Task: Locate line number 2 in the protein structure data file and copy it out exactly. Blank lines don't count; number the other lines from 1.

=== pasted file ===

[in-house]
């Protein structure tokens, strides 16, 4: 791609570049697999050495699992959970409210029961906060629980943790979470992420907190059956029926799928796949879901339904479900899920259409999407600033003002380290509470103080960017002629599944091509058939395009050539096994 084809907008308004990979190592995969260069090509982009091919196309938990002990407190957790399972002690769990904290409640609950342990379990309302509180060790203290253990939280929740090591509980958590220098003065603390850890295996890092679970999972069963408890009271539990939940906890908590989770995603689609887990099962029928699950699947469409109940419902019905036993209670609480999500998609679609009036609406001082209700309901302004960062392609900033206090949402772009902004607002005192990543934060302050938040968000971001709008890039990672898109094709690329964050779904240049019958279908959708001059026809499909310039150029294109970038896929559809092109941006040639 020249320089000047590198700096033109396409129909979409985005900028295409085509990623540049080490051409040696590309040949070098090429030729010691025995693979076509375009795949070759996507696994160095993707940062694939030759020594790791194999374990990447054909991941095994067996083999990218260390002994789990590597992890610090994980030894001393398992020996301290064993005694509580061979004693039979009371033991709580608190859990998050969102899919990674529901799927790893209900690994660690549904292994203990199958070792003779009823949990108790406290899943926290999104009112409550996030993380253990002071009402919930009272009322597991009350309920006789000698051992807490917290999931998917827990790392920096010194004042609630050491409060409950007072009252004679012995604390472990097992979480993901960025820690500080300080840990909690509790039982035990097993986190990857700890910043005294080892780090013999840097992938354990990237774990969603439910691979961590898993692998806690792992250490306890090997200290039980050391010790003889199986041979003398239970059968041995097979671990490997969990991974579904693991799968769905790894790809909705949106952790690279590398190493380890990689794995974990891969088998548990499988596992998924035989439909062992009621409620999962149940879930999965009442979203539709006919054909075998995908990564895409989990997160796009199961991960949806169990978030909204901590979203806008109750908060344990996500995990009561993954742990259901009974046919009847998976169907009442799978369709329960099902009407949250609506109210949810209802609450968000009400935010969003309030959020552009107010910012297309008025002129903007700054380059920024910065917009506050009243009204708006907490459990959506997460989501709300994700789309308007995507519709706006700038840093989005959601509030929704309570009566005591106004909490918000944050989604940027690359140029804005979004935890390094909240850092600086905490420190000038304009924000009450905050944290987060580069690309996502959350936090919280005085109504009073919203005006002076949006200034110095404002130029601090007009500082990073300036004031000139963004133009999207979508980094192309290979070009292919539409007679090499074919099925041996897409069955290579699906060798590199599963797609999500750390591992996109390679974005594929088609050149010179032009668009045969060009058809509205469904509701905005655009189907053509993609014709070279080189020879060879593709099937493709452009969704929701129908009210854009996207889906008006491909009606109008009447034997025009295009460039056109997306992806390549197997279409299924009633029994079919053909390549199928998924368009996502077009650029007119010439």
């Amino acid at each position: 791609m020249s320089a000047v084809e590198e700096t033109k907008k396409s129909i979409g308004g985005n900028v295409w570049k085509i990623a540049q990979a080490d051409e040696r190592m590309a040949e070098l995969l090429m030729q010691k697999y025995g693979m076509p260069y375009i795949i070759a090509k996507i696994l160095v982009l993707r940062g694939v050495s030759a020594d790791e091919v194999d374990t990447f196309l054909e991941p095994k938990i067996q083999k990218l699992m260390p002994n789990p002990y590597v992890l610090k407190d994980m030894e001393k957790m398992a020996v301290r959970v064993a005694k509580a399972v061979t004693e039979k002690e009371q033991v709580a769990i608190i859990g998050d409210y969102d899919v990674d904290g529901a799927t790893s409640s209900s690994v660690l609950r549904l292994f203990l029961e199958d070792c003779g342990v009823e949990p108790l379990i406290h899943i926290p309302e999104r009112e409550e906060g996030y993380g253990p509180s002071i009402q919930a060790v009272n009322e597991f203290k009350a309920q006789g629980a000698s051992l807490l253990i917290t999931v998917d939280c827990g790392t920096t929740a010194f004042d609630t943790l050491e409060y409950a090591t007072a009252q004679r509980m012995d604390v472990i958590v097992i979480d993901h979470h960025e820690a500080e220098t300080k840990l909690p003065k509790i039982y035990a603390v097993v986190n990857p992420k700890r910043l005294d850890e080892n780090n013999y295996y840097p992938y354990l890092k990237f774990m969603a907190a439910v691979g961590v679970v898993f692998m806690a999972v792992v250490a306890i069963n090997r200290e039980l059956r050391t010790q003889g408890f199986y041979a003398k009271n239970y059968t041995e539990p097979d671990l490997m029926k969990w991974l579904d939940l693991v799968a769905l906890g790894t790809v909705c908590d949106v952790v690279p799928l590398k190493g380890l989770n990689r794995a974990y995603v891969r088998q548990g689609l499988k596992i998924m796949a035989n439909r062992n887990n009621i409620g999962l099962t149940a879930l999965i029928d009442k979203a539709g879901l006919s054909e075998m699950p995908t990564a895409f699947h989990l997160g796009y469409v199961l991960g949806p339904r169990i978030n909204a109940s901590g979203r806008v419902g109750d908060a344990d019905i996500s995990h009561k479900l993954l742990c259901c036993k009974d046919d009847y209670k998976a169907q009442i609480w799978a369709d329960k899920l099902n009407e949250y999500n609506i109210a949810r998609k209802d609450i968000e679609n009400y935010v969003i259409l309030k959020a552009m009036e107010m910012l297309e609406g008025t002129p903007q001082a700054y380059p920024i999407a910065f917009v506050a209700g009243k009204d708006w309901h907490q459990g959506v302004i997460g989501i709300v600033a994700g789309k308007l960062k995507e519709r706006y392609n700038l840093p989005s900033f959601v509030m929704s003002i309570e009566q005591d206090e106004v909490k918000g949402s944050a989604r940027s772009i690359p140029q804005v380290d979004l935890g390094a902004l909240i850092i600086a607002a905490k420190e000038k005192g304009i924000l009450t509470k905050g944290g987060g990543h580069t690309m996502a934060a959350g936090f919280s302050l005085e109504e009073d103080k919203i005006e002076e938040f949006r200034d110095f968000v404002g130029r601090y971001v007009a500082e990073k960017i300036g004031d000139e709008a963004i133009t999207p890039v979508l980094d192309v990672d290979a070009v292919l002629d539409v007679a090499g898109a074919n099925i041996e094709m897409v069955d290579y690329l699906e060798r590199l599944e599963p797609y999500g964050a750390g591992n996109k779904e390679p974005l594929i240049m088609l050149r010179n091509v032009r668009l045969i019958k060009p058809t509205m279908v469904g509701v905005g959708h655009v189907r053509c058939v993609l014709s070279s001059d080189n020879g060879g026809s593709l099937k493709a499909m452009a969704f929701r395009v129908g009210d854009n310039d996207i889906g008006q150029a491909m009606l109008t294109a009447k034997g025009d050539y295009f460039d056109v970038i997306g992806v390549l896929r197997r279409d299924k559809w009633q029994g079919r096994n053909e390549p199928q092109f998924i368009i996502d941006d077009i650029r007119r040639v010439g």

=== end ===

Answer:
């Protein structure tokens, strides 16, 4: 791609570049697999050495699992959970409210029961906060629980943790979470992420907190059956029926799928796949879901339904479900899920259409999407600033003002380290509470103080960017002629599944091509058939395009050539096994 084809907008308004990979190592995969260069090509982009091919196309938990002990407190957790399972002690769990904290409640609950342990379990309302509180060790203290253990939280929740090591509980958590220098003065603390850890295996890092679970999972069963408890009271539990939940906890908590989770995603689609887990099962029928699950699947469409109940419902019905036993209670609480999500998609679609009036609406001082209700309901302004960062392609900033206090949402772009902004607002005192990543934060302050938040968000971001709008890039990672898109094709690329964050779904240049019958279908959708001059026809499909310039150029294109970038896929559809092109941006040639 020249320089000047590198700096033109396409129909979409985005900028295409085509990623540049080490051409040696590309040949070098090429030729010691025995693979076509375009795949070759996507696994160095993707940062694939030759020594790791194999374990990447054909991941095994067996083999990218260390002994789990590597992890610090994980030894001393398992020996301290064993005694509580061979004693039979009371033991709580608190859990998050969102899919990674529901799927790893209900690994660690549904292994203990199958070792003779009823949990108790406290899943926290999104009112409550996030993380253990002071009402919930009272009322597991009350309920006789000698051992807490917290999931998917827990790392920096010194004042609630050491409060409950007072009252004679012995604390472990097992979480993901960025820690500080300080840990909690509790039982035990097993986190990857700890910043005294080892780090013999840097992938354990990237774990969603439910691979961590898993692998806690792992250490306890090997200290039980050391010790003889199986041979003398239970059968041995097979671990490997969990991974579904693991799968769905790894790809909705949106952790690279590398190493380890990689794995974990891969088998548990499988596992998924035989439909062992009621409620999962149940879930999965009442979203539709006919054909075998995908990564895409989990997160796009199961991960949806169990978030909204901590979203806008109750908060344990996500995990009561993954742990259901009974046919009847998976169907009442799978369709329960099902009407949250609506109210949810209802609450968000009400935010969003309030959020552009107010910012297309008025002129903007700054380059920024910065917009506050009243009204708006907490459990959506997460989501709300994700789309308007995507519709706006700038840093989005959601509030929704309570009566005591106004909490918000944050989604940027690359140029804005979004935890390094909240850092600086905490420190000038304009924000009450905050944290987060580069690309996502959350936090919280005085109504009073919203005006002076949006200034110095404002130029601090007009500082990073300036004031000139963004133009999207979508980094192309290979070009292919539409007679090499074919099925041996897409069955290579699906060798590199599963797609999500750390591992996109390679974005594929088609050149010179032009668009045969060009058809509205469904509701905005655009189907053509993609014709070279080189020879060879593709099937493709452009969704929701129908009210854009996207889906008006491909009606109008009447034997025009295009460039056109997306992806390549197997279409299924009633029994079919053909390549199928998924368009996502077009650029007119010439």